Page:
Perhaps, after all the Christmas shopping, you identify first with the merchant. And if that’s the case, maybe it means that we who claim to love God and God’s reign better be ready to pay full price for this treasure. Bargain shoppers beware, this find will require making a complete sacrifice. No room for half-commitment, here. If you truly desire this kingdom it’s going to cost you. What you ask? Well…everything. But then again, you sense that this treasure is worth the expense. After all, you’ve been on the market for something that would bring you true satisfaction. And despite receiving all the gifts on your Christmas wish list, and your fresh, new winter look, you have yet to find something that brings you sustained joy. You paid for many things, some that you liked, others you bought out of fear of what others might think of you if you didn’t. But this treasured find, this is different. You know it’s the find of a lifetime. And you are resolved to acquire it. So you clear out your savings accounts and you mortgaged everything you’ve got to purchase this pearl. And you’re down to the loose change in your pocket (didn’t we say this was going to require a complete commitment?)…and would you believe it, you have exactly enough! And at long last, you have attained what you sought. And as you hold your prize, marveling at its beauty, you realize that all that time and effort it took was worth it. This treasure would have been cheap at twice the cost and it is yours, and joy is yours! Go in peace.
Is that what it means? Or maybe we hear something else about the kingdom of God in this story. Let’s consider it again. Maybe we are not the merchant in this story. Who is looking for these pearls anyway? What if God was searching? God was looking all over for pearls. Would you believe it? You know, crossing though wooded forests and scaling tall mountains. Swimming through oceans of stars; searching across space and time; inspecting the small, secret places that only God knows. The beauty of the prize was compelling. God is—did you know—a great lover of pearls.
But God now has found something—a pearl, yes, but not just any pearl. One unique in all of space and time. Extraordinary. This one is a treasure, beautifully and wonderfully made. And God should know. After all, God made you, you pearl of surpassing value. You see, God made you, then lost you for a while. But God has sought you out and found you again, and now God must have you regardless of the cost. But God is completely resolved to claim you, God already has—we gathered just this Monday evening to remember again, God’s only begotten son was born into the world that we might know we are claimed beloved by God beyond measure.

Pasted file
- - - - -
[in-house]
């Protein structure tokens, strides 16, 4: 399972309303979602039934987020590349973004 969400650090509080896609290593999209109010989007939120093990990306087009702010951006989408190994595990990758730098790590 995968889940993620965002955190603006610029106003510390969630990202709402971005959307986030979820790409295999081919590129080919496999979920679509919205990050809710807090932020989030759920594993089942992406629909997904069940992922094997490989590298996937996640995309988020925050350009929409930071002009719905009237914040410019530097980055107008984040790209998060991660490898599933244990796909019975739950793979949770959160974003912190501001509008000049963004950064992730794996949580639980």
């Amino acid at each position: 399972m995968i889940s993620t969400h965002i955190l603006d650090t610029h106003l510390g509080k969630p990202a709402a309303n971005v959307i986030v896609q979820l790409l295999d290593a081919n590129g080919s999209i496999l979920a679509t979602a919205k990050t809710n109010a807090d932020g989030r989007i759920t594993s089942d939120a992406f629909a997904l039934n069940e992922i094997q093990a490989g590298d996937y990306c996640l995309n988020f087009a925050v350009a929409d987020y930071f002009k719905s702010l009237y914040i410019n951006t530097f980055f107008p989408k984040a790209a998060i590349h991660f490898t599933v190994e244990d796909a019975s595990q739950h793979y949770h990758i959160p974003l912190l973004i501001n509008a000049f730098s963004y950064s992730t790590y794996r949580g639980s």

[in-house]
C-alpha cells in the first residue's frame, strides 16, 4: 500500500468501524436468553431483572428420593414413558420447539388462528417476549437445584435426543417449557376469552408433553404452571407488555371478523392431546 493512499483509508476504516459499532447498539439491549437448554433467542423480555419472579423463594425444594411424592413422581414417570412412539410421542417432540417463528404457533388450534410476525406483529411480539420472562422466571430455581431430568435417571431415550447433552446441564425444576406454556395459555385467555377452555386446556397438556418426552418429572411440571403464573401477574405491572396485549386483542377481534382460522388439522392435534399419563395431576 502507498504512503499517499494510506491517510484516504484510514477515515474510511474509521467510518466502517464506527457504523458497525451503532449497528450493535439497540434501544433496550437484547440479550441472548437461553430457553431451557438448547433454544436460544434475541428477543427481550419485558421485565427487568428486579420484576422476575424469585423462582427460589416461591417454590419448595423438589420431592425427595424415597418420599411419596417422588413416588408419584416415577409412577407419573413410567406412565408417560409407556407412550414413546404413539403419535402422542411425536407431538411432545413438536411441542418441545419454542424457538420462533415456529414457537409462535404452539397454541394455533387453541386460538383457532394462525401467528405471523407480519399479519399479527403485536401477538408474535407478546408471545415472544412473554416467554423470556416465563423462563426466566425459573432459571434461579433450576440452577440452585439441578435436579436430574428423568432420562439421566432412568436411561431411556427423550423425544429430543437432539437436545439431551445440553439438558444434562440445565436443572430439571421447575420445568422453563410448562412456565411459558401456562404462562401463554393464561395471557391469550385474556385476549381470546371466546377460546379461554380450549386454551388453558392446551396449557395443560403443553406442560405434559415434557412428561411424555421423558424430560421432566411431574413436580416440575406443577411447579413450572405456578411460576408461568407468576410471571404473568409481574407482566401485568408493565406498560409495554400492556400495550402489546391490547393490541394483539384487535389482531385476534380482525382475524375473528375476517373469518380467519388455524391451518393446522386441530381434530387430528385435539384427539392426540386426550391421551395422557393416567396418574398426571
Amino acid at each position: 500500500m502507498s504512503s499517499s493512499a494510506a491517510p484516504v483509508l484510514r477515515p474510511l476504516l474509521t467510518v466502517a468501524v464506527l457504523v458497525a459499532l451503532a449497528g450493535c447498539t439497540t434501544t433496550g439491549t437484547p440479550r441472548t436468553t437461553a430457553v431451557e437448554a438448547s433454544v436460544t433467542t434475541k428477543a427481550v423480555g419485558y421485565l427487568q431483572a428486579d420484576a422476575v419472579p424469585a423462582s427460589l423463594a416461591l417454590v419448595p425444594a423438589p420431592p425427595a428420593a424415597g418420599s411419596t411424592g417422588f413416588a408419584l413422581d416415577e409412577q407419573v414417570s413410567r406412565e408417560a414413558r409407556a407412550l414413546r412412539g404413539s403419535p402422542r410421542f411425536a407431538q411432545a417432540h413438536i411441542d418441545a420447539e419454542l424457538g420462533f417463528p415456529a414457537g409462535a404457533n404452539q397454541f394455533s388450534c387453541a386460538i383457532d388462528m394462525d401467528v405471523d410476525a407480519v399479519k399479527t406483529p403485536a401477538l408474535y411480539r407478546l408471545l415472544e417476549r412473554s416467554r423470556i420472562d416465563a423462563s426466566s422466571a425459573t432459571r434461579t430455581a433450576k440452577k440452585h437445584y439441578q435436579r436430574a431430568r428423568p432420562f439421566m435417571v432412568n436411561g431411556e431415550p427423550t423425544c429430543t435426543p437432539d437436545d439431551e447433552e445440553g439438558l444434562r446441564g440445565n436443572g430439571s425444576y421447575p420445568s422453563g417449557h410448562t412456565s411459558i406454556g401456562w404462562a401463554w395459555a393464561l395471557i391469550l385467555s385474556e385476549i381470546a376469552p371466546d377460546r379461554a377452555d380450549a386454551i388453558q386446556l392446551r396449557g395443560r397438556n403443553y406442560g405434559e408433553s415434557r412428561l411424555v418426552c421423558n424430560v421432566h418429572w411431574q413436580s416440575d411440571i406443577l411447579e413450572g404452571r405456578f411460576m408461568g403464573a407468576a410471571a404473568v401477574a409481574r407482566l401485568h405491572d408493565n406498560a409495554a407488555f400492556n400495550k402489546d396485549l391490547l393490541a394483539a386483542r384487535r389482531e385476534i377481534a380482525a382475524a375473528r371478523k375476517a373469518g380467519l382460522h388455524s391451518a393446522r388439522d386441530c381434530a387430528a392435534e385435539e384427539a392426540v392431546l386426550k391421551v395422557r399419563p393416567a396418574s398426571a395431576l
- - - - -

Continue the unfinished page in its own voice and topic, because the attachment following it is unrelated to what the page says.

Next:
Maybe this, too, is what the kingdom of God looks like? I dare to say there are powerful truths in both scenarios. And there is more to this kingdom than we would ever have time to uncover fully, much less in Sunday morning worship services. For the kingdom of God is, after all, a mystery. But it’s a beautiful one—one worthy of our pursuit. It is worthy of our time and energy, our thoughts and actions, our talents and treasures. One worthy of praying for: that God’s kingdom come, God’s will be done on earth as it is in heaven.
I wonder if you would consider making a resolution in this New Year to seek out the kingdom of God in some way. Maybe it’s a commitment to read the parables of Jesus. Maybe it’s to engage in service to your neighbors; to see how that opens you to glimpses of God’s reign. Or maybe it’s the resolution to connect more deeply to Christ’s church as we strive to be a paradigm of what it’s like when God’s in charge.
Today, I have a Christmas gift to you each of you: two precious minutes of quiet. A sacred space in a distracting holiday season to pray about your commitments in the year ahead. And Take these next two minutes, if would, to be with God in prayer.
“The kingdom of heaven is like a merchant in search of fine pearls; on finding one pearl of great value, he went and sold all that he had and bought it.” Friends, however the weeks and months ahead unfold, may we strive to seek first the kingdom of God. And when we fall short of our aims and goals, I pray that you come to know deeply that our God has found you to be worthy of whatever cost and God is resolved to claim you. Thanks be to God! Amen.
1 Dan Diamond, “Just 8% of People Achieve Their New Year’s Resolutions. Here’s How They Do It.” Forbes https://www.forbes.com/sites/dandiamond/2013/01/01/just-8-of-people-achieve-their-new-years-resolutions-heres-how-they-did-it/#432232b1596b. January 1, 2013.
3 Capon, Robert. Kingdom, Grace, Judgement: Paradox, Outrage, and Vindication in the Parables of Jesus. William B Eerdmans, Grand Rapids, MI. 2002. p. 1.
4 Matthew 13:45-46